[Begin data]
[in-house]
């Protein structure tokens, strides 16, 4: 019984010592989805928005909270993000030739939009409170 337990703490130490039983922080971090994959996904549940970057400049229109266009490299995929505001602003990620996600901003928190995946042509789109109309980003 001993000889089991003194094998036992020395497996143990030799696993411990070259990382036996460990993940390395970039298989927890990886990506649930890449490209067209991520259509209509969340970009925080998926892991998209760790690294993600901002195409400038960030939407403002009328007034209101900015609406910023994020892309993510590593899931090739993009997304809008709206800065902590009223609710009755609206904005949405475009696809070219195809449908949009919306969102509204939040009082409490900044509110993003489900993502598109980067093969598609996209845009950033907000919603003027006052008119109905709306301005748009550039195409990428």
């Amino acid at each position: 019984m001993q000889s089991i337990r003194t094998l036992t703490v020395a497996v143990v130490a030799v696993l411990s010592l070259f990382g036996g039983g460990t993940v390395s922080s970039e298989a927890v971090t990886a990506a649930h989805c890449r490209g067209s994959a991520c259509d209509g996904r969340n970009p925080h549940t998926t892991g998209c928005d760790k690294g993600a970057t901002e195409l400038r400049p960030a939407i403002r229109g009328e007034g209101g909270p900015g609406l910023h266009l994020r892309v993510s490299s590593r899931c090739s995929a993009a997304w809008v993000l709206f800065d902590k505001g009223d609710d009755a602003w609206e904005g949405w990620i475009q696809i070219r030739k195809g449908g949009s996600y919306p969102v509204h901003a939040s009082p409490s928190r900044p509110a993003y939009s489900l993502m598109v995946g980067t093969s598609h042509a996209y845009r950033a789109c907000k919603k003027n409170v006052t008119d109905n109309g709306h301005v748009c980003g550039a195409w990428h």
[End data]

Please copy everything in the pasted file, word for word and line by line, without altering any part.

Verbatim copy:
[in-house]
């Protein structure tokens, strides 16, 4: 019984010592989805928005909270993000030739939009409170 337990703490130490039983922080971090994959996904549940970057400049229109266009490299995929505001602003990620996600901003928190995946042509789109109309980003 001993000889089991003194094998036992020395497996143990030799696993411990070259990382036996460990993940390395970039298989927890990886990506649930890449490209067209991520259509209509969340970009925080998926892991998209760790690294993600901002195409400038960030939407403002009328007034209101900015609406910023994020892309993510590593899931090739993009997304809008709206800065902590009223609710009755609206904005949405475009696809070219195809449908949009919306969102509204939040009082409490900044509110993003489900993502598109980067093969598609996209845009950033907000919603003027006052008119109905709306301005748009550039195409990428």
């Amino acid at each position: 019984m001993q000889s089991i337990r003194t094998l036992t703490v020395a497996v143990v130490a030799v696993l411990s010592l070259f990382g036996g039983g460990t993940v390395s922080s970039e298989a927890v971090t990886a990506a649930h989805c890449r490209g067209s994959a991520c259509d209509g996904r969340n970009p925080h549940t998926t892991g998209c928005d760790k690294g993600a970057t901002e195409l400038r400049p960030a939407i403002r229109g009328e007034g209101g909270p900015g609406l910023h266009l994020r892309v993510s490299s590593r899931c090739s995929a993009a997304w809008v993000l709206f800065d902590k505001g009223d609710d009755a602003w609206e904005g949405w990620i475009q696809i070219r030739k195809g449908g949009s996600y919306p969102v509204h901003a939040s009082p409490s928190r900044p509110a993003y939009s489900l993502m598109v995946g980067t093969s598609h042509a996209y845009r950033a789109c907000k919603k003027n409170v006052t008119d109905n109309g709306h301005v748009c980003g550039a195409w990428h």